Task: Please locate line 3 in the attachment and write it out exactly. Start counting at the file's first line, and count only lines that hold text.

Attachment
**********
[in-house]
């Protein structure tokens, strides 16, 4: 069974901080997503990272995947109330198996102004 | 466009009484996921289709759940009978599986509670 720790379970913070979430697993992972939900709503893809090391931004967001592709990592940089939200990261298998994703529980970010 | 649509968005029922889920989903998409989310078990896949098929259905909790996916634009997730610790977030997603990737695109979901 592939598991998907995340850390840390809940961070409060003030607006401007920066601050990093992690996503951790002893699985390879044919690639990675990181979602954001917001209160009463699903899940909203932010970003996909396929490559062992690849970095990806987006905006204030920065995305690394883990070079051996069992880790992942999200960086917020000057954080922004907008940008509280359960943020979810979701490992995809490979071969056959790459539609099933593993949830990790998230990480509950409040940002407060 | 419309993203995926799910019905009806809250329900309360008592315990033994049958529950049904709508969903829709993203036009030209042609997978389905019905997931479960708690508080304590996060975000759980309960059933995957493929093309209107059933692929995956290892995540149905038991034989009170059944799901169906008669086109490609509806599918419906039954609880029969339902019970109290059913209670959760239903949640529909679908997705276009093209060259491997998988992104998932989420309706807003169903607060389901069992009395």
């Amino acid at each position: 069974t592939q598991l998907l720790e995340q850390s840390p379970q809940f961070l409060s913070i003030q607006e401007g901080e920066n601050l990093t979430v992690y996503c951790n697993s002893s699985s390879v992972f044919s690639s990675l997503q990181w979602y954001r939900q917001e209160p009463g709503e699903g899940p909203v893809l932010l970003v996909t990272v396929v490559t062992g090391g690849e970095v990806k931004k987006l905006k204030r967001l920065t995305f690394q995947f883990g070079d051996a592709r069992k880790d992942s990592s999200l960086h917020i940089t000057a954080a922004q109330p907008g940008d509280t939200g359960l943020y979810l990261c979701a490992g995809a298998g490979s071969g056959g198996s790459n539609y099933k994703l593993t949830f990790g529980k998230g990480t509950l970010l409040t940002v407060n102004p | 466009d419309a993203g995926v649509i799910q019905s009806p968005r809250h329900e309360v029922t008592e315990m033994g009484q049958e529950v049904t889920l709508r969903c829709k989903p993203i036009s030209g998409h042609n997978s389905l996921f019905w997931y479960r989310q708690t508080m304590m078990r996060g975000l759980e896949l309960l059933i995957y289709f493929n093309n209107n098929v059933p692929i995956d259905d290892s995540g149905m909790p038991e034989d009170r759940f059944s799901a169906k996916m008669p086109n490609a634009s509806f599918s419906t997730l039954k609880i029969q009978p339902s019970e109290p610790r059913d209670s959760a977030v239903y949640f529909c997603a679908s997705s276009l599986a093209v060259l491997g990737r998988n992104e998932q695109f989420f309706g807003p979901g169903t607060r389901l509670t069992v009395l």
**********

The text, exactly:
């Amino acid at each position: 069974t592939q598991l998907l720790e995340q850390s840390p379970q809940f961070l409060s913070i003030q607006e401007g901080e920066n601050l990093t979430v992690y996503c951790n697993s002893s699985s390879v992972f044919s690639s990675l997503q990181w979602y954001r939900q917001e209160p009463g709503e699903g899940p909203v893809l932010l970003v996909t990272v396929v490559t062992g090391g690849e970095v990806k931004k987006l905006k204030r967001l920065t995305f690394q995947f883990g070079d051996a592709r069992k880790d992942s990592s999200l960086h917020i940089t000057a954080a922004q109330p907008g940008d509280t939200g359960l943020y979810l990261c979701a490992g995809a298998g490979s071969g056959g198996s790459n539609y099933k994703l593993t949830f990790g529980k998230g990480t509950l970010l409040t940002v407060n102004p | 466009d419309a993203g995926v649509i799910q019905s009806p968005r809250h329900e309360v029922t008592e315990m033994g009484q049958e529950v049904t889920l709508r969903c829709k989903p993203i036009s030209g998409h042609n997978s389905l996921f019905w997931y479960r989310q708690t508080m304590m078990r996060g975000l759980e896949l309960l059933i995957y289709f493929n093309n209107n098929v059933p692929i995956d259905d290892s995540g149905m909790p038991e034989d009170r759940f059944s799901a169906k996916m008669p086109n490609a634009s509806f599918s419906t997730l039954k609880i029969q009978p339902s019970e109290p610790r059913d209670s959760a977030v239903y949640f529909c997603a679908s997705s276009l599986a093209v060259l491997g990737r998988n992104e998932q695109f989420f309706g807003p979901g169903t607060r389901l509670t069992v009395l």